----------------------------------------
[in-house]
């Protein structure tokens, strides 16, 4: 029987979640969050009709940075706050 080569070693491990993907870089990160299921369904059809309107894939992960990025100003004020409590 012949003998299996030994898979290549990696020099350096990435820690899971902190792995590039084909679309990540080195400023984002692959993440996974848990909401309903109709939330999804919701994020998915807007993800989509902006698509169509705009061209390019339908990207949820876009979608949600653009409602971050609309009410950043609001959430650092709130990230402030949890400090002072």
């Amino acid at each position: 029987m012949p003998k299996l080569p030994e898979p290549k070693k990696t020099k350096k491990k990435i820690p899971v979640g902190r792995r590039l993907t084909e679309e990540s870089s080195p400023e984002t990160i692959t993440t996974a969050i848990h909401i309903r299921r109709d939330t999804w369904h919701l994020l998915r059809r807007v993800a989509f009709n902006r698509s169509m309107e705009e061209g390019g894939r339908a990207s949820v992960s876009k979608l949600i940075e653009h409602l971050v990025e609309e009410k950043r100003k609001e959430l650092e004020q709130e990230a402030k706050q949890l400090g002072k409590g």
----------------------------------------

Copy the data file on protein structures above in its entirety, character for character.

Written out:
[in-house]
């Protein structure tokens, strides 16, 4: 029987979640969050009709940075706050 080569070693491990993907870089990160299921369904059809309107894939992960990025100003004020409590 012949003998299996030994898979290549990696020099350096990435820690899971902190792995590039084909679309990540080195400023984002692959993440996974848990909401309903109709939330999804919701994020998915807007993800989509902006698509169509705009061209390019339908990207949820876009979608949600653009409602971050609309009410950043609001959430650092709130990230402030949890400090002072």
């Amino acid at each position: 029987m012949p003998k299996l080569p030994e898979p290549k070693k990696t020099k350096k491990k990435i820690p899971v979640g902190r792995r590039l993907t084909e679309e990540s870089s080195p400023e984002t990160i692959t993440t996974a969050i848990h909401i309903r299921r109709d939330t999804w369904h919701l994020l998915r059809r807007v993800a989509f009709n902006r698509s169509m309107e705009e061209g390019g894939r339908a990207s949820v992960s876009k979608l949600i940075e653009h409602l971050v990025e609309e009410k950043r100003k609001e959430l650092e004020q709130e990230a402030k706050q949890l400090g002072k409590g």